5 Quotes In Remembrance of Martin Luther King Jr.

In remembrance of Martin Luther King Jr., I collected a small batch of his quotes– full of wisdom, hope and most importantly love for all man. His work and words will live on forever, because they made sense. Plain and simple, his message talks of the simplest things, respect and love in a world full of hate, violence and ignorance.

“Whatever affects one directly, affects all indirectly. I can never be what I ought to be until you are what you ought to be. This is the interrelated structure of reality.”

“Nonviolence is the answer to the crucial political and moral questions of our time; the need for mankind to overcome oppression and violence without resorting to oppression and violence. Mankind must evolve for all human conflict a method which rejects revenge, aggression, and retaliation. The foundation of such a method is love.”

“Our lives begin to end the day we become silent about things that matter.”

“Returning violence for violence multiplies violence, adding deeper darkness to a night already devoid of stars… Hate cannot drive out hate: only love can do that.”

“An individual has not started living until he can rise above the narrow confines of his individualistic concerns to the broader concerns of all humanity.”

2 Comments

  1. A Buddhist Perspective on Black America

    As African American Buddhists gear up for what promises to be another pounding of “Black America as Christian Nation,” I again ponder a historical issue I raised my book Black Buddha.

    Both slaveholders and abolitionists argued their positions based on the bible. Whether a slave remained in bondage or was “freed” their only faith choice was Christianity. The dominant religion in the black community has no origin other than this.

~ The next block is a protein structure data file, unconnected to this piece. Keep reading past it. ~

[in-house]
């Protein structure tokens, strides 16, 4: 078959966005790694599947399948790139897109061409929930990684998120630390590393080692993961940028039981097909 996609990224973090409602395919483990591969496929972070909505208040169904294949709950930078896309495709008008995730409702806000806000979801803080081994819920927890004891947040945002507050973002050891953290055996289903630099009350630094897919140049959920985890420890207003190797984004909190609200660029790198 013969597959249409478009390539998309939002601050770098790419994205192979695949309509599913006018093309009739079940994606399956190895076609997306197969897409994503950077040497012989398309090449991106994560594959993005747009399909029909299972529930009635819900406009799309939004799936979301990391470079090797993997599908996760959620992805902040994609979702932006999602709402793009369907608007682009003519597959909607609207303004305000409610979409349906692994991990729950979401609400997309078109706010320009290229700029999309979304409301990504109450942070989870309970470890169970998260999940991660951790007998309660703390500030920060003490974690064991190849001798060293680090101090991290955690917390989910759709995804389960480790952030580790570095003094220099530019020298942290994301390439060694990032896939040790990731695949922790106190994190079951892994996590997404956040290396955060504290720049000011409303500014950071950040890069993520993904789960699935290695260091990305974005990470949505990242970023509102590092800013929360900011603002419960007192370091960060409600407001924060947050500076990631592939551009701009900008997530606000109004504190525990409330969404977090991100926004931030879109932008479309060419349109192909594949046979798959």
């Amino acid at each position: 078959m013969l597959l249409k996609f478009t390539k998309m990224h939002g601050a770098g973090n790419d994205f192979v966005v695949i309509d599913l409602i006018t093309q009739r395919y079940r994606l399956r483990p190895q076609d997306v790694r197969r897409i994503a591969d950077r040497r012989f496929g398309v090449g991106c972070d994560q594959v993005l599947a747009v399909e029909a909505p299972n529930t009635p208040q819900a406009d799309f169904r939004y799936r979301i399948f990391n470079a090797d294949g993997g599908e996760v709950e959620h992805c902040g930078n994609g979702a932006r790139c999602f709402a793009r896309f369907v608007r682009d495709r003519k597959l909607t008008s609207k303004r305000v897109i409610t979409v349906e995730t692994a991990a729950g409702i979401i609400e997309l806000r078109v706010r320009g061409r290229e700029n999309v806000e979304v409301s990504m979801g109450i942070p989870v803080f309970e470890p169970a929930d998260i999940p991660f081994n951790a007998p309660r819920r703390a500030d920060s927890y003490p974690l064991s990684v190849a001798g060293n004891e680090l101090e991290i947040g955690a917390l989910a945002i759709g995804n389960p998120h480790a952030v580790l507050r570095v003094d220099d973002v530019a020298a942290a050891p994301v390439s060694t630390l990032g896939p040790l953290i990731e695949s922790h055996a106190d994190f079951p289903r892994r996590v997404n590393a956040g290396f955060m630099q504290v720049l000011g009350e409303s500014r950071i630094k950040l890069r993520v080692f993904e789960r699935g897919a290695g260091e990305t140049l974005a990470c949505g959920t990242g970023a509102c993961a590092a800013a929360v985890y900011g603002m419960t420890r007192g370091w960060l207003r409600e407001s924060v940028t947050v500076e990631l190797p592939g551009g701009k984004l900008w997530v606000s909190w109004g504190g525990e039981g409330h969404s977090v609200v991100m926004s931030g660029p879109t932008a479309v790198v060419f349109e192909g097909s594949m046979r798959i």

From then until today a black person who choses any faith practice or lifestyle not sanctioned by the black Church is considered to have “strayed” not only from the church but the interests and survivability of the black community itself.

    To be black and Buddhist is to be seen by some as one who shows contempt for the African American covenant with Christianity, the legacy of Reverend Dr. Martin Luther King Jr. and the Civil Rights movement. In black America every Sunday from 10am to 2pm being Buddhist and Gay, Lesbian, Bisexual, Transgender, or polyamorous is to be considered misguided at the very least and in extreme cases a navel-watching race traitor.

    There are some exceptions such as when spending money in black businesses or being courted for the vote. But where does the child of a black Buddhist family fit into the Christian solution for Black America? How does the Buddhist parent explain the chant, “One nation under God,” to their child in a so called secular non-denominational school?

    How can the potential of a black Christian president provide so much hope for America yet a duly elected black Buddhist Congressman remain relatively unnoticed?

    Can CNN handle the responsibility of inclusion and objectivity around issues important to the black Buddhist community?

    I’ll be blogging daily on each installment of this series (July 23 & 24):

    http://originalblackbuddha.blogspot.com/2008/07/special-reports-black-in-america.html

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